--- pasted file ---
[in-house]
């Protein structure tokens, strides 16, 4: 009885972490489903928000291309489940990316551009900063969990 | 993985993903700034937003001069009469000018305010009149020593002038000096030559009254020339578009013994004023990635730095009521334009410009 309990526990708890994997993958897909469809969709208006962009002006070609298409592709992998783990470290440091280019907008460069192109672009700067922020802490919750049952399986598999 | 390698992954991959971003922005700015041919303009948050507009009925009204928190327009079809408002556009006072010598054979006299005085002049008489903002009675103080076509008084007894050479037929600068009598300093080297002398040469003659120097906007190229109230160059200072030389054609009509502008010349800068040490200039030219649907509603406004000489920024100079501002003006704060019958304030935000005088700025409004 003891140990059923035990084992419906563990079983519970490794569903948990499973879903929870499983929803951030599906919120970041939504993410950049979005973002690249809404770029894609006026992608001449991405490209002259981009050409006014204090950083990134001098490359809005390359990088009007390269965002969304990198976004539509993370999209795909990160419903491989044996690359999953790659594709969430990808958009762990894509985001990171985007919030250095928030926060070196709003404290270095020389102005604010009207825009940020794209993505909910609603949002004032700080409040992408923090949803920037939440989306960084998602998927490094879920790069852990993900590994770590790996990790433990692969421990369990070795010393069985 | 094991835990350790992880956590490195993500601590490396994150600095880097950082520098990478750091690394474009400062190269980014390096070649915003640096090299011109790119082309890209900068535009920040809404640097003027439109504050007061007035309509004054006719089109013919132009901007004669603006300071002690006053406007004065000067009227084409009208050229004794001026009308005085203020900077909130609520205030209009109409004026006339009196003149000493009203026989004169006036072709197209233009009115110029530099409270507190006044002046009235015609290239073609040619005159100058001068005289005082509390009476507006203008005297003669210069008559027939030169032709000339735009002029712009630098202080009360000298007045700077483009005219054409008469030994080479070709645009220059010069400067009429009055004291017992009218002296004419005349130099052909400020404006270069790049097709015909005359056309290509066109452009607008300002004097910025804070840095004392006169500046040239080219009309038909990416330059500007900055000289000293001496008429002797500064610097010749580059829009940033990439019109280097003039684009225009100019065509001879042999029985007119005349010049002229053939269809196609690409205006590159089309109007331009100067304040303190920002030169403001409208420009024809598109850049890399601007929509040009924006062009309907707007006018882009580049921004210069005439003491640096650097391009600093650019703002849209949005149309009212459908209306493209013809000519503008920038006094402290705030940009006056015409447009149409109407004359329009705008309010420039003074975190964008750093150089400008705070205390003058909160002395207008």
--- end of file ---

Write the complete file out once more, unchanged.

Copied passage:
[in-house]
């Protein structure tokens, strides 16, 4: 009885972490489903928000291309489940990316551009900063969990 | 993985993903700034937003001069009469000018305010009149020593002038000096030559009254020339578009013994004023990635730095009521334009410009 309990526990708890994997993958897909469809969709208006962009002006070609298409592709992998783990470290440091280019907008460069192109672009700067922020802490919750049952399986598999 | 390698992954991959971003922005700015041919303009948050507009009925009204928190327009079809408002556009006072010598054979006299005085002049008489903002009675103080076509008084007894050479037929600068009598300093080297002398040469003659120097906007190229109230160059200072030389054609009509502008010349800068040490200039030219649907509603406004000489920024100079501002003006704060019958304030935000005088700025409004 003891140990059923035990084992419906563990079983519970490794569903948990499973879903929870499983929803951030599906919120970041939504993410950049979005973002690249809404770029894609006026992608001449991405490209002259981009050409006014204090950083990134001098490359809005390359990088009007390269965002969304990198976004539509993370999209795909990160419903491989044996690359999953790659594709969430990808958009762990894509985001990171985007919030250095928030926060070196709003404290270095020389102005604010009207825009940020794209993505909910609603949002004032700080409040992408923090949803920037939440989306960084998602998927490094879920790069852990993900590994770590790996990790433990692969421990369990070795010393069985 | 094991835990350790992880956590490195993500601590490396994150600095880097950082520098990478750091690394474009400062190269980014390096070649915003640096090299011109790119082309890209900068535009920040809404640097003027439109504050007061007035309509004054006719089109013919132009901007004669603006300071002690006053406007004065000067009227084409009208050229004794001026009308005085203020900077909130609520205030209009109409004026006339009196003149000493009203026989004169006036072709197209233009009115110029530099409270507190006044002046009235015609290239073609040619005159100058001068005289005082509390009476507006203008005297003669210069008559027939030169032709000339735009002029712009630098202080009360000298007045700077483009005219054409008469030994080479070709645009220059010069400067009429009055004291017992009218002296004419005349130099052909400020404006270069790049097709015909005359056309290509066109452009607008300002004097910025804070840095004392006169500046040239080219009309038909990416330059500007900055000289000293001496008429002797500064610097010749580059829009940033990439019109280097003039684009225009100019065509001879042999029985007119005349010049002229053939269809196609690409205006590159089309109007331009100067304040303190920002030169403001409208420009024809598109850049890399601007929509040009924006062009309907707007006018882009580049921004210069005439003491640096650097391009600093650019703002849209949005149309009212459908209306493209013809000519503008920038006094402290705030940009006056015409447009149409109407004359329009705008309010420039003074975190964008750093150089400008705070205390003058909160002395207008």